In a time where the fate of up-and-coming pop artists is pretty much determined by streams numbers and different kinds of PR/Social Media schemes, and album roll-outs are difficult even for well-established music figures, we can understand why it took British-Albanian singer Dua Lipa so long to release her debut album. She’s spent the last 18 months building expectation via some incredible singles and interesting collaborations; the original September 2016 release date was twice delayed, presumably to include new features — Miguel on “Lost In Your Light” and Chris Martin on the piano-ballad “Homesick” –, but the wait has definitely paid off.
Dua Lipa’s chronological batting average is one of the best in today’s pop. From the breezy, almost Haim-like playfulness of “Be the One”, to the sun-kissed synths of her most recent joint “New Rules”, her ascent has been slow but very solid. She released a total 10 tracks during this period, and seven of them are included here. That might have led to a dull, predictable record, but Dua still kept some pleasant surprises under her sleeve.
Opening track “Genesis”, for example, stands out because it serves as a perfect introduction to Dua’s style — a percussive, spacious beat, verses with a tight flow and choruses that are strong but never overwhelming. “IDGAF”’s post-breakup snark is a welcome breath of fresh air among the batch of singles, and “Garden” offers a glimpse of possible new sonic territories for her to explore. But of course, it’s the bangers where she shines the most. Trop-house numbers like “Hotter than Hell”, “Begging” and “Dreams” show her tremendous command of the quiet/loud dynamic, and the massive “Blow Your Mind (Mwah)” remains the most exciting three minutes in Dua Lipa’s career so far, an irresistible nu-disco smash performed with the sass and the confidence of a long-standing diva.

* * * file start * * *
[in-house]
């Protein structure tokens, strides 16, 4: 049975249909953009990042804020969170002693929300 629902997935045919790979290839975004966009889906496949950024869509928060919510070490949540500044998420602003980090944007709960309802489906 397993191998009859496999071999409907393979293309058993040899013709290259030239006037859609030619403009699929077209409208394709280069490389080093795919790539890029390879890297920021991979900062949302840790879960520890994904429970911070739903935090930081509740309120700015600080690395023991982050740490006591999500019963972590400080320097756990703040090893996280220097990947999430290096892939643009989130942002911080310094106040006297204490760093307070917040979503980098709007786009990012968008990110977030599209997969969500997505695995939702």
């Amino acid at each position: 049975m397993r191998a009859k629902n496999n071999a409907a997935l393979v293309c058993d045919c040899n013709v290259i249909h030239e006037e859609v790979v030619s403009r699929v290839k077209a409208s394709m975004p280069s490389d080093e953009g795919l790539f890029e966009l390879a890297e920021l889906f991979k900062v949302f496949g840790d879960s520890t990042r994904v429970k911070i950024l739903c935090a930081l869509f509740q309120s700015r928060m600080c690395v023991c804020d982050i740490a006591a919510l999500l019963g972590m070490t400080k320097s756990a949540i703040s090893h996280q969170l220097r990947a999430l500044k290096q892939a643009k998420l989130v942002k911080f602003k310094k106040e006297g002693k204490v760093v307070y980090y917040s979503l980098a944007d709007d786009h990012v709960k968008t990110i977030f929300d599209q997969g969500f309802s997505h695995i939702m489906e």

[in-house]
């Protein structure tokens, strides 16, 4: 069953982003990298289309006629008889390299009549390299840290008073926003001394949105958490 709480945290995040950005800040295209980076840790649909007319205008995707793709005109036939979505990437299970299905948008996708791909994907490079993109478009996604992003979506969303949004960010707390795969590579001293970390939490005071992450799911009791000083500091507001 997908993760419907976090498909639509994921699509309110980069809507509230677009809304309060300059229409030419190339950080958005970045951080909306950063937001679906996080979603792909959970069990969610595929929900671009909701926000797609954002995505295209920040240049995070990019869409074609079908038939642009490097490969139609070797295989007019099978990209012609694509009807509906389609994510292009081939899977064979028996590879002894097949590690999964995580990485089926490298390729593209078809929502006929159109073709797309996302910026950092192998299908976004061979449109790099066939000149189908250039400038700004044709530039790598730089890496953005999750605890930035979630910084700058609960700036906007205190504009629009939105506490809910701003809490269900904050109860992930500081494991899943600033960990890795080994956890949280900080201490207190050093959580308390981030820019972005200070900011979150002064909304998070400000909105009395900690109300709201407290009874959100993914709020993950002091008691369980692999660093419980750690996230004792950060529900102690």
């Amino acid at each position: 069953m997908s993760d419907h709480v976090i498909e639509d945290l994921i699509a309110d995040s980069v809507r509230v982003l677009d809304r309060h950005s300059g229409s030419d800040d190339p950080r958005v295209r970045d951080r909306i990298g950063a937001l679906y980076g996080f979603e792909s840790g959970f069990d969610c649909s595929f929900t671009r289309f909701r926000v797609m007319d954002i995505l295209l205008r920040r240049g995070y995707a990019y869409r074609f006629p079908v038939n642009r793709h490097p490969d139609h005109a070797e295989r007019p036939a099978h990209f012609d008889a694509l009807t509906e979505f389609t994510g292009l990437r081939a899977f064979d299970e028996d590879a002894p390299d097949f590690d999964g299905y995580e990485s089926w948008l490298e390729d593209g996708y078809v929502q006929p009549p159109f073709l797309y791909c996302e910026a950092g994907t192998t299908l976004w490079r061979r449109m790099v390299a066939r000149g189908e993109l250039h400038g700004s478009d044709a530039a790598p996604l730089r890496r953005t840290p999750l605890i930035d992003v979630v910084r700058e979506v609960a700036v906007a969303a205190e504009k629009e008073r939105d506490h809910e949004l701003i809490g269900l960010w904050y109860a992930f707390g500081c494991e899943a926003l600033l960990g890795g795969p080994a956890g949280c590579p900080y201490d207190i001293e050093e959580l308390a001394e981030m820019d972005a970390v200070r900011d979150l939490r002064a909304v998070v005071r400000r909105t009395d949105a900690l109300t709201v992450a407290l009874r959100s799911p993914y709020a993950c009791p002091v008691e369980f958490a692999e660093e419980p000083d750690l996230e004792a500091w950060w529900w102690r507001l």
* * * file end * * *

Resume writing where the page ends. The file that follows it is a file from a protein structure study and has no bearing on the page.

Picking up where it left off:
Throughout 17 tracks — 12 for the original release, plus 5 tracks for the deluxe edition — the album showcases Dua Lipa’s most fundamental strength: the uniqueness of her voice. It all comes down to the way her husky, raspy tone moves through the instrumentals, injecting stamina in some and downright providing a whole new dimension to others. And yet, having such a distinct, specific timbre does not preclude her from having a considerable musical range.
Records this long usually have tracks that feel like filler, and this one is certainly not free from that, but Dua Lipa manages to be quite consistent, and most surprisingly for an album composed of singles that span almost two years, it’s very cohesive. Many of us questioned the big delay, but the June release makes more sense than September or February. It’s a great summer record.